Coal price cap decision not yet reached

PM pushes to cut energy prices

Australia’s political leaders have not yet reached a decision to cap coal and gas prices but “temporary” interventions are on the table.

Energy Minister Chris Bowen met with his state and territory counterparts to discuss long-term strategies to drive down power prices and the next steps in Australia’s transition to renewables.

The ministers also discussed a model for a capacity mechanism, something Mr Bowen said had been in the “too hard basket” for too long.

“It’s really a keep-the-lights-on mechanism to ensure that our transition to renewables happens more quickly and in a more orderly fashion,” he said.

The proposed capacity mechanism is expected to guarantee energy supply without undermining emissions targets or being used as an excuse to keep coal and gas generators operating.

On Friday, Prime Minister Anthony Albanese will meet virtually with premiers and chief ministers for national cabinet, after he tested positive to COVID-19.

Asked if the government had resolved to cap the wholesale coal price at $125 and the gas price at $13 a gigajoule, Treasurer Jim Chalmers said no.

He said one level of government could not work alone to address the issue and it needed collaboration from all.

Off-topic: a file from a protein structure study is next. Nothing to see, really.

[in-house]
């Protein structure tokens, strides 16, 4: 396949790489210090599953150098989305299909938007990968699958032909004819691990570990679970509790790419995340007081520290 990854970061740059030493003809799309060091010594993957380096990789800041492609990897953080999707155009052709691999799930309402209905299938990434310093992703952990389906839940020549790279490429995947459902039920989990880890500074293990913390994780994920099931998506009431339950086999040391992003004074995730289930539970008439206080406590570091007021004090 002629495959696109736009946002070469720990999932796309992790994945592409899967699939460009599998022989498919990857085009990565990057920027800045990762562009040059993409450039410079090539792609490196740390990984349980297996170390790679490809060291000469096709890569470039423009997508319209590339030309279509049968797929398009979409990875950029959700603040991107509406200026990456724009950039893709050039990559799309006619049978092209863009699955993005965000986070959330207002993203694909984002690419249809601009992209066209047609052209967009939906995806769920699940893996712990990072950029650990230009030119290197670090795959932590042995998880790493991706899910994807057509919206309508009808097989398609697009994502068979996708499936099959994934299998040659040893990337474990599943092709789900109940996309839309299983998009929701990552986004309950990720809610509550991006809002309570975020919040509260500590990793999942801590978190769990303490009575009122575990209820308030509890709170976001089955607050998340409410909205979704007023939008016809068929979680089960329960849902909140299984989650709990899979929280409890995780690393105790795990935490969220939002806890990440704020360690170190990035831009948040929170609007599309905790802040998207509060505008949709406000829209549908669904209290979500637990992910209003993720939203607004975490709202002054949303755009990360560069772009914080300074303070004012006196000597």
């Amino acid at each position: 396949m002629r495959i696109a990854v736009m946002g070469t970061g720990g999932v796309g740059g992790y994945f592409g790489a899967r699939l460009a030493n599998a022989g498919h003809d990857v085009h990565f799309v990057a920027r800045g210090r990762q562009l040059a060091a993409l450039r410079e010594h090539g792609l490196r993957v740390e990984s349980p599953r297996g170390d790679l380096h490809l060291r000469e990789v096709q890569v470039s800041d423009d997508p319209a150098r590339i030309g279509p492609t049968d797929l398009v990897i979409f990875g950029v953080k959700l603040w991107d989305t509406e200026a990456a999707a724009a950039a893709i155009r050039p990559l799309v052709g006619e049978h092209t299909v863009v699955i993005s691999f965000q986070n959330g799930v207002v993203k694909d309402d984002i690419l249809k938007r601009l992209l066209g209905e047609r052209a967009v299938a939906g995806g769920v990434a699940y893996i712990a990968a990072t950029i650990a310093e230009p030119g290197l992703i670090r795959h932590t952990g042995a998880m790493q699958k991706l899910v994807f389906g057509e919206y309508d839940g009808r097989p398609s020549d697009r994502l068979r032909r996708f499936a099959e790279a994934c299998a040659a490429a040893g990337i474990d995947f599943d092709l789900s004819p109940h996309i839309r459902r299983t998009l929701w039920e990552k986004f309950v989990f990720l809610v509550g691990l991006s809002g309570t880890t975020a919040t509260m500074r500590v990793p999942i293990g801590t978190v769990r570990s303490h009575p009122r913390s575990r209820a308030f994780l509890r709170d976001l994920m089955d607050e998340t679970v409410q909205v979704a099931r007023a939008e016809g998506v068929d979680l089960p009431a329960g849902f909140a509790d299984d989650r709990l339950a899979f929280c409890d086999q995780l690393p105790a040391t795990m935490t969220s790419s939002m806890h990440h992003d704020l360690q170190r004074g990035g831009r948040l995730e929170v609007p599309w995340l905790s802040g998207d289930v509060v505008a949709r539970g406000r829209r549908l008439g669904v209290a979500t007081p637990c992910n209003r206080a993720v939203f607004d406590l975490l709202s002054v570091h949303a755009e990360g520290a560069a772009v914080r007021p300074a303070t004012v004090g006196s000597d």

“We are very concerned that the prospects of higher energy prices … There is a case here for temporary, responsible, sensible but meaningful interventions in the markets, to see if we can take some of the sting out of these high energy prices,” he said.

“This is a challenge of such complexity and such consequence for industry and for Australians around the country, that it needs to be a genuine partnership between governments.”

Victorian Premier Daniel Andrews told reporters while the onus was on the Commonwealth to put an energy plan forward, the states would consider it.

“We will give that the proper and important consideration. But no, I can’t commit one way or the other,” he said.

“A national domestic gas reserve is very important. We should not be paying European prices for our gas. Our gas should be for our households and our businesses first.”

However, NSW Energy Minister Matt Kean said his state was almost set to sign up to a price cap on coal.

Mr Kean said NSW was “prepared to take the hit”, indicating consumers needed to come first and not royalties to the state government.

Federal opposition spokeswoman Karen Andrews said the government was yet to explain what is was planning and how this would affect consumers and had not confirmed if negotiations with energy generators had taken place.

“The federal government hasn’t gone in with a longer term plan, a longer term vision … and now they’re in a position of scrambling around,” she said.


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